This blog post was contributed by guest author Vivian Davis who has extensively studied the 20th century military history that unfolded on the Parade Ground in Van Cortlandt Park.
When I heard on the news about a field hospital being constructed on the Van Cortlandt Park Parade Ground to aid in the COVID-19 hospitalization effort, I couldn't help but think that history was repeating itself. It's been just a little over a century since the Parade Ground last saw a mobilization of this magnitude. As a former Weekend Manager at Van Cortlandt House Museum, I also couldn't help but think about how much history has been witness by Van Cortlandt House over the last 270+ years.
Formerly planting fields for the Van Cortlandt Family, the Parade Ground was developed in 1886 as a facility for the National Guard of New York. It quickly became a “home field” for the 71st Infantry Regiment for weekend drills and polo matches. Later, as the war in Europe escalated, the Guard put on a display of their military readiness in September of 1915.
It wasn’t until the conflicts in Mexico in 1916 when the Parade Ground became a full-time National Guard operation. Mexican general and guerrilla leader Pancho Villa had been causing trouble on the Mexico/United States border, necessitating National Guard troops from New York to be sent west to protect the U.S. borderlands.
The National Guard presence on the Parade Ground switched into high gear with the United States declaration of war on the Central Powers in Europe in April 1917. During this time, the National Guard became nationalized and thus could travel beyond the country’s borders. The entirety of the modern-day parade ground and north beyond the Henry Hudson Parkway (which had not yet been built) was transformed into a mobilization camp which could accommodate roughly six thousand troops. It included space to practice military maneuvers, a full mess set up, field hospitals, and a sea of canvas tents where soldiers prepared to be shipped off to Europe. National Guard troops from all over New York and beyond descended upon The Bronx. Due to its proximity to Broadway, Camp Van Cortlandt as it was known, became quite a spectacle for onlookers.
After the spring of 1919, the Parade Ground once again became a place for the National Guard to do their weekend drills. During World War II, it would also be used as a training area, but not to the extent of what was witnessed during the Great War. After World War II, Van Cortlandt Park’s military history became a distant memory as baseball fields and cricket pitches were installed and cross-country runners began to dominate the fall months.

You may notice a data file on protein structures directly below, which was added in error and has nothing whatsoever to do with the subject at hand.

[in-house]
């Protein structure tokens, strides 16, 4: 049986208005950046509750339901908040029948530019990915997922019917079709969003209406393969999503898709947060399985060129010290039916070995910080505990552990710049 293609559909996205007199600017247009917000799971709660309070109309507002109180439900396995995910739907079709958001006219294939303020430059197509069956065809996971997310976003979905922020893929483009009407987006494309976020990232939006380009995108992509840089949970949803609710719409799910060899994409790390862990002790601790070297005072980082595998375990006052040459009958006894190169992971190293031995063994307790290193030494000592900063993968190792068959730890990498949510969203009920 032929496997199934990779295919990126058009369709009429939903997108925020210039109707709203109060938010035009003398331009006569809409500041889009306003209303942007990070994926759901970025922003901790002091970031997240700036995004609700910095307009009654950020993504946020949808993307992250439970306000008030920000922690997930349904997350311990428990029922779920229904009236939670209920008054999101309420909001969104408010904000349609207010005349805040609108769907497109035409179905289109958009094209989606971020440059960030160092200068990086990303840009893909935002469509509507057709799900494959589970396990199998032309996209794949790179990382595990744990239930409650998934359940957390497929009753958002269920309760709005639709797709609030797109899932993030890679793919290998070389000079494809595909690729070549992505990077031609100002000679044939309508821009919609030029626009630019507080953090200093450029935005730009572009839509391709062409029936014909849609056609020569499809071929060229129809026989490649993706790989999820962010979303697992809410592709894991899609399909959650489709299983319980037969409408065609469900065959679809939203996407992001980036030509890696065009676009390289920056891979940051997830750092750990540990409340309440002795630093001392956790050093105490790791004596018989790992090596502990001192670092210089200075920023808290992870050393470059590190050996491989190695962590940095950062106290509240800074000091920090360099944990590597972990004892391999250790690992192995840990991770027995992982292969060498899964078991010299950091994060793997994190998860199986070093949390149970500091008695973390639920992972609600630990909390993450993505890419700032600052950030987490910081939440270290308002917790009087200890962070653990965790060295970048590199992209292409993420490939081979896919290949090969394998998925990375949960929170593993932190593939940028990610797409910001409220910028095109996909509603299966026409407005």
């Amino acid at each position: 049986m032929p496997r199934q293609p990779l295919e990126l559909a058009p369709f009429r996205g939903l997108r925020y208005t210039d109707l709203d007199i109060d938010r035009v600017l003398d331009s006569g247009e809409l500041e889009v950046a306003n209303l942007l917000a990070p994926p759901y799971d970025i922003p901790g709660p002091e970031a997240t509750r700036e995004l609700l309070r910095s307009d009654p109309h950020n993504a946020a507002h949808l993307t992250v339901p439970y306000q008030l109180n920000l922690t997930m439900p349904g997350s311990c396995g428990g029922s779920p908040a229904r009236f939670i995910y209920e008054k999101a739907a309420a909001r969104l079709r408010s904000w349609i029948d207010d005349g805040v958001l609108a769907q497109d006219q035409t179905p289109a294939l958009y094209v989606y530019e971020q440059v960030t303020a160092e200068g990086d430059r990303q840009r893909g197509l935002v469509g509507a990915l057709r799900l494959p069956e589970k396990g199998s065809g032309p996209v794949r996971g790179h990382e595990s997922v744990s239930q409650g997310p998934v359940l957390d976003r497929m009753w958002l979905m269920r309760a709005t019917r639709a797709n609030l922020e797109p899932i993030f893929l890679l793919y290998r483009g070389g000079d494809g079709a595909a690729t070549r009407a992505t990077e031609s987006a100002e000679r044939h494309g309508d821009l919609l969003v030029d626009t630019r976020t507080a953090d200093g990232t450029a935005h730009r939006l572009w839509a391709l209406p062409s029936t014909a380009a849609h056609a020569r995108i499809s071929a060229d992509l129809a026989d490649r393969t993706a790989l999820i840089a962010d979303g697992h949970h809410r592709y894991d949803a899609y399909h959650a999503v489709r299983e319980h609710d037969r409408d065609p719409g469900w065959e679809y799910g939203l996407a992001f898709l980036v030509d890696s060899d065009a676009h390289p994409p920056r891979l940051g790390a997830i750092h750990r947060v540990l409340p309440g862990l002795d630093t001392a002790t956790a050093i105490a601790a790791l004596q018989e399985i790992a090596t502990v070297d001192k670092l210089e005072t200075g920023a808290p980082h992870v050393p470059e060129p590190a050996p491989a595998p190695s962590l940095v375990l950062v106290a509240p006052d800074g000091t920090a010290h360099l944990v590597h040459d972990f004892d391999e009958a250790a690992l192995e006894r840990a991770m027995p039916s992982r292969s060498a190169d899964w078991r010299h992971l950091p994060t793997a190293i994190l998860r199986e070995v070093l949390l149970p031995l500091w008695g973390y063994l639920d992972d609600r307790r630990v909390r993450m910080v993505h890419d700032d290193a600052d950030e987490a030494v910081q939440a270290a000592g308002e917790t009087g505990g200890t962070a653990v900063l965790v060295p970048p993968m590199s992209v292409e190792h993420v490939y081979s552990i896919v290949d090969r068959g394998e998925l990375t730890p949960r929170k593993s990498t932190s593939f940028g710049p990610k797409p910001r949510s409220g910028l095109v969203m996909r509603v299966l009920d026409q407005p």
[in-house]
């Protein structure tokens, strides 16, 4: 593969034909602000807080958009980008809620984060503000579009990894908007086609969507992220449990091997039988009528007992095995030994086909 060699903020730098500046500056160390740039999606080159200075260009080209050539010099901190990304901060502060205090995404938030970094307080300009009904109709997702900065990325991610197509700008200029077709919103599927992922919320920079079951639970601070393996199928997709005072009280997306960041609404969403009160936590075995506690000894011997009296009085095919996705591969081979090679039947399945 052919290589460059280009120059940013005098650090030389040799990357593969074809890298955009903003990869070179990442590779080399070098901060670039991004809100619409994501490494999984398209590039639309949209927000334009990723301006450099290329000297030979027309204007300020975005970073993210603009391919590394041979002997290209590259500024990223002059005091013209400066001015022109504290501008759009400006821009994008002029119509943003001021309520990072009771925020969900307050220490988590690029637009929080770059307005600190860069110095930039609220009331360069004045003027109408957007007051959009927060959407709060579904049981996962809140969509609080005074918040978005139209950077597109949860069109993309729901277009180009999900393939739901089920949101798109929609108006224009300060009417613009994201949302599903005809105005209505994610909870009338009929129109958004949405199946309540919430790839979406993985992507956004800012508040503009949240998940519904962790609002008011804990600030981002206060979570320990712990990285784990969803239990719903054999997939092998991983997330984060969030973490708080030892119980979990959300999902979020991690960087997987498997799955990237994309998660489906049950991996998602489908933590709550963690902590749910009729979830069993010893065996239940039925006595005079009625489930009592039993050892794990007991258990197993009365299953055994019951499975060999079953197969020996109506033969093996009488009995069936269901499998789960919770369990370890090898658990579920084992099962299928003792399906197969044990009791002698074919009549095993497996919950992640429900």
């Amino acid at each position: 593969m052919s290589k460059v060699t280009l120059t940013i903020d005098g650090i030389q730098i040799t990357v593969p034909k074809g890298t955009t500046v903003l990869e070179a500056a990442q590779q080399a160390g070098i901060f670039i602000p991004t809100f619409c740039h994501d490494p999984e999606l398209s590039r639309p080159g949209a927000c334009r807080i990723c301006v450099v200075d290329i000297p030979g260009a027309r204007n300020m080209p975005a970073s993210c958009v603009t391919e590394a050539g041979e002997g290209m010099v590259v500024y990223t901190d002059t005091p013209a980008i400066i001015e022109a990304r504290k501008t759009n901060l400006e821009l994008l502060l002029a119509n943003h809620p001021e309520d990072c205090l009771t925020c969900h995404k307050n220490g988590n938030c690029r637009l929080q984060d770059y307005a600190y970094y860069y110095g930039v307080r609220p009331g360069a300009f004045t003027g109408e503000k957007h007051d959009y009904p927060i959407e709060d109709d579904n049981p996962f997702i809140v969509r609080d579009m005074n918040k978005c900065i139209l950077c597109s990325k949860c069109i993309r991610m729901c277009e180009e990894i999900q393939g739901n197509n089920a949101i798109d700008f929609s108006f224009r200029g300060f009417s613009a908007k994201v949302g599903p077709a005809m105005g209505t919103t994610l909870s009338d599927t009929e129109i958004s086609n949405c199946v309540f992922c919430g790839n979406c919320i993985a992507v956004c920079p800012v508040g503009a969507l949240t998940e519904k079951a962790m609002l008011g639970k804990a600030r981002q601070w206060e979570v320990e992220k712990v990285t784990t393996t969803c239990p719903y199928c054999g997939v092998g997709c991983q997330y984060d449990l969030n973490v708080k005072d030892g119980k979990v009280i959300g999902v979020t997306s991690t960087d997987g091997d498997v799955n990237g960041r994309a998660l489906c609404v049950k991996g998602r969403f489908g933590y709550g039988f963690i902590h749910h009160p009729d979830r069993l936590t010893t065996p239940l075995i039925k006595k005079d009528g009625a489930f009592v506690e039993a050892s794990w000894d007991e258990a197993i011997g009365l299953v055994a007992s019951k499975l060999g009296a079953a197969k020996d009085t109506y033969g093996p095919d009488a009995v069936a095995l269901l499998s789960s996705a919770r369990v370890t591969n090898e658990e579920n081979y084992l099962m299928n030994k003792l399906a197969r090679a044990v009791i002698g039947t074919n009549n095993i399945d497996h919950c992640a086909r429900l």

As I ponder the news of a field hospital once again being built on Parade Ground, I can’t help but think that we are watching history repeat itself in our backyards. I’m choosing to remember those who created this space, a place for the greater good of New York, and saluting those who are to this day still working for the greater good of New York.
Reclaiming the Van Cortlandt Blind Earl Plates
This is the story of how 16 circa 1750 Royal Worcester Blind Earl plates were restored after a tragic fire at the home of their then owner, Miss Charlotte Van Cortlandt in Sharon, Connecticut. The story was told by Miss Van Cortlandt in 1959, 30 years after the experimental treatment saved the plates. Sadly we don't know the identity of the person who recorded the story who appears to be the potter Miss Van Cortlandt enlisted to try to save the plates.
“As far as I (Miss Charlotte Van Cortlandt) can ascertain they belonged originally to my great-great-grandmother, Anne Van Cortlandt (Mrs. Henry White) who, with her husband, lived in the Van Cortlandt Museum House, New York, in Van Cortlandt Park. Eventually my father, Augustus Van Cortlandt, inherited them. After making Sharon, Connecticut our permanent home, the plates were packed in excelsior filled barrels and stored in the cellar. For many years, they had been the pride of my mother and we children had admired their bright colors when they were used on special occasions.”